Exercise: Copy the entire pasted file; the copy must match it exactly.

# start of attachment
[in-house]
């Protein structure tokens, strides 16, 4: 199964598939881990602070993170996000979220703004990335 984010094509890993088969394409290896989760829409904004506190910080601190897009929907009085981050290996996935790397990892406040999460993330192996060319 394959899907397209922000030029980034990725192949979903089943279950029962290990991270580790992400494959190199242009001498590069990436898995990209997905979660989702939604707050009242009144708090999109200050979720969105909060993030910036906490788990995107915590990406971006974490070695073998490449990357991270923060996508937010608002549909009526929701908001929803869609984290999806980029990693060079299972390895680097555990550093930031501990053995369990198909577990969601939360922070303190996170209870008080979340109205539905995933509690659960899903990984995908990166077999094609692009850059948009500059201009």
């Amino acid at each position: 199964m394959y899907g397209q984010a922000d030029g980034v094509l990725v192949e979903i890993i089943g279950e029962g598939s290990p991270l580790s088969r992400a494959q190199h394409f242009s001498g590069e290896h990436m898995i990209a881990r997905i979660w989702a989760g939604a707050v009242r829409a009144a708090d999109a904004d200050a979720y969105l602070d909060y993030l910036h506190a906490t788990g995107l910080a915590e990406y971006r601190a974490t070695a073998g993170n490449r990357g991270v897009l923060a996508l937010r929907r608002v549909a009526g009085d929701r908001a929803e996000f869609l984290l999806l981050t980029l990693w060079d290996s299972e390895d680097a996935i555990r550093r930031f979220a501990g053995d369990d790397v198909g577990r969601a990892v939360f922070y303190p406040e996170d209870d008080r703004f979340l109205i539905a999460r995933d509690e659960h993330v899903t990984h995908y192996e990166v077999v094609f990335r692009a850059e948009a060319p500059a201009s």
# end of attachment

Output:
[in-house]
């Protein structure tokens, strides 16, 4: 199964598939881990602070993170996000979220703004990335 984010094509890993088969394409290896989760829409904004506190910080601190897009929907009085981050290996996935790397990892406040999460993330192996060319 394959899907397209922000030029980034990725192949979903089943279950029962290990991270580790992400494959190199242009001498590069990436898995990209997905979660989702939604707050009242009144708090999109200050979720969105909060993030910036906490788990995107915590990406971006974490070695073998490449990357991270923060996508937010608002549909009526929701908001929803869609984290999806980029990693060079299972390895680097555990550093930031501990053995369990198909577990969601939360922070303190996170209870008080979340109205539905995933509690659960899903990984995908990166077999094609692009850059948009500059201009």
């Amino acid at each position: 199964m394959y899907g397209q984010a922000d030029g980034v094509l990725v192949e979903i890993i089943g279950e029962g598939s290990p991270l580790s088969r992400a494959q190199h394409f242009s001498g590069e290896h990436m898995i990209a881990r997905i979660w989702a989760g939604a707050v009242r829409a009144a708090d999109a904004d200050a979720y969105l602070d909060y993030l910036h506190a906490t788990g995107l910080a915590e990406y971006r601190a974490t070695a073998g993170n490449r990357g991270v897009l923060a996508l937010r929907r608002v549909a009526g009085d929701r908001a929803e996000f869609l984290l999806l981050t980029l990693w060079d290996s299972e390895d680097a996935i555990r550093r930031f979220a501990g053995d369990d790397v198909g577990r969601a990892v939360f922070y303190p406040e996170d209870d008080r703004f979340l109205i539905a999460r995933d509690e659960h993330v899903t990984h995908y192996e990166v077999v094609f990335r692009a850059e948009a060319p500059a201009s």